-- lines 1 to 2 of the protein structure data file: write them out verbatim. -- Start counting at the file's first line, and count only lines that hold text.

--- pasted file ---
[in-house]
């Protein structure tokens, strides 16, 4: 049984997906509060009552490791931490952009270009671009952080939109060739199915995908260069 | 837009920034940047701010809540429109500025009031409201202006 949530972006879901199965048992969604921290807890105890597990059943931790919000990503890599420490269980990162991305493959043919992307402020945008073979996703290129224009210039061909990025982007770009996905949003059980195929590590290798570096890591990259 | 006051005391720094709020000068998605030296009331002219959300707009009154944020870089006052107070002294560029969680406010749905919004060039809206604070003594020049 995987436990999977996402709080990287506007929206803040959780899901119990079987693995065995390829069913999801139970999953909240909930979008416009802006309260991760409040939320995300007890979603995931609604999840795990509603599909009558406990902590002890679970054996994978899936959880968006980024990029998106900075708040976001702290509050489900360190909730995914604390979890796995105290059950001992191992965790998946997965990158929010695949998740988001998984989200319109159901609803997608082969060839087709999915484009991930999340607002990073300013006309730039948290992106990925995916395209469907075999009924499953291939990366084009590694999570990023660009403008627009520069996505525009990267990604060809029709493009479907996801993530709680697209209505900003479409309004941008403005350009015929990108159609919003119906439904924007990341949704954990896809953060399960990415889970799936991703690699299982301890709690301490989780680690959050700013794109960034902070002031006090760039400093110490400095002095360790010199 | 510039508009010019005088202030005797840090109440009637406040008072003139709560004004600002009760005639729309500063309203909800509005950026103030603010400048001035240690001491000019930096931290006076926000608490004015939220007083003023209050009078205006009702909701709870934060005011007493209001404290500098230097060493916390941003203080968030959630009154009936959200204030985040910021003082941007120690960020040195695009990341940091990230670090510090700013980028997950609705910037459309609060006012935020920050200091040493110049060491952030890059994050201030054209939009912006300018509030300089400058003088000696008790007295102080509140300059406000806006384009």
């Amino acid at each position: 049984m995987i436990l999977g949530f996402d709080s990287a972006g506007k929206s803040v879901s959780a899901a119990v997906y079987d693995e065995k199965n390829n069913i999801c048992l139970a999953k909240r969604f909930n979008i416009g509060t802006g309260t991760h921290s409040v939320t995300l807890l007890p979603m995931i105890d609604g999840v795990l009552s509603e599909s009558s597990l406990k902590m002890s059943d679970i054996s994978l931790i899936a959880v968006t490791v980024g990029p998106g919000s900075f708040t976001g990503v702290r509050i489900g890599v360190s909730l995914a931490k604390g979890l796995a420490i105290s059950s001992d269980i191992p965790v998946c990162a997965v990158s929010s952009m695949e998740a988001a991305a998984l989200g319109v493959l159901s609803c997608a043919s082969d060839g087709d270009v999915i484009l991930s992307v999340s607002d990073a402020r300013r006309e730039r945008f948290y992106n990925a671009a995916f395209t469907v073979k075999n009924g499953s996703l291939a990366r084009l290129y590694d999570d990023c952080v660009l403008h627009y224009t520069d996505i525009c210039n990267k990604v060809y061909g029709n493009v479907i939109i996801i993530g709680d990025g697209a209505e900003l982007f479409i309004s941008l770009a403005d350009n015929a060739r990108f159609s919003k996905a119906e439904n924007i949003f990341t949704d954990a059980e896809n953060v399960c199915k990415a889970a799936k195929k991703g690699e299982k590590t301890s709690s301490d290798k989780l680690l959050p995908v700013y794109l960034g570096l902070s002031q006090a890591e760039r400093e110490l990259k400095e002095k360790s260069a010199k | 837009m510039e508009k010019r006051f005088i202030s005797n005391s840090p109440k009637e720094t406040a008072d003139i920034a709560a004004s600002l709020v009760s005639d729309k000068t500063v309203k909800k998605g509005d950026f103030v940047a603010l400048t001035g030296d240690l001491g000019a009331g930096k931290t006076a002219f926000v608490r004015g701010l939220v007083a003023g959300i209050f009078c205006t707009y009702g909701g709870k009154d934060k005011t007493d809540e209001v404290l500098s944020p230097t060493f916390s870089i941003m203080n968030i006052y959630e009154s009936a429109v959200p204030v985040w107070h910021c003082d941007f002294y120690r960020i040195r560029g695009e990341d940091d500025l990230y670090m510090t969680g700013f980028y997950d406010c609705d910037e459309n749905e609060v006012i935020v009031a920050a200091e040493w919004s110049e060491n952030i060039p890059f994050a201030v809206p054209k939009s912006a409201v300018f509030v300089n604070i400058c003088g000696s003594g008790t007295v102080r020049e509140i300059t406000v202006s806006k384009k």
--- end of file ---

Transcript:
[in-house]
């Protein structure tokens, strides 16, 4: 049984997906509060009552490791931490952009270009671009952080939109060739199915995908260069 | 837009920034940047701010809540429109500025009031409201202006 949530972006879901199965048992969604921290807890105890597990059943931790919000990503890599420490269980990162991305493959043919992307402020945008073979996703290129224009210039061909990025982007770009996905949003059980195929590590290798570096890591990259 | 006051005391720094709020000068998605030296009331002219959300707009009154944020870089006052107070002294560029969680406010749905919004060039809206604070003594020049 995987436990999977996402709080990287506007929206803040959780899901119990079987693995065995390829069913999801139970999953909240909930979008416009802006309260991760409040939320995300007890979603995931609604999840795990509603599909009558406990902590002890679970054996994978899936959880968006980024990029998106900075708040976001702290509050489900360190909730995914604390979890796995105290059950001992191992965790998946997965990158929010695949998740988001998984989200319109159901609803997608082969060839087709999915484009991930999340607002990073300013006309730039948290992106990925995916395209469907075999009924499953291939990366084009590694999570990023660009403008627009520069996505525009990267990604060809029709493009479907996801993530709680697209209505900003479409309004941008403005350009015929990108159609919003119906439904924007990341949704954990896809953060399960990415889970799936991703690699299982301890709690301490989780680690959050700013794109960034902070002031006090760039400093110490400095002095360790010199 | 510039508009010019005088202030005797840090109440009637406040008072003139709560004004600002009760005639729309500063309203909800509005950026103030603010400048001035240690001491000019930096931290006076926000608490004015939220007083003023209050009078205006009702909701709870934060005011007493209001404290500098230097060493916390941003203080968030959630009154009936959200204030985040910021003082941007120690960020040195695009990341940091990230670090510090700013980028997950609705910037459309609060006012935020920050200091040493110049060491952030890059994050201030054209939009912006300018509030300089400058003088000696008790007295102080509140300059406000806006384009």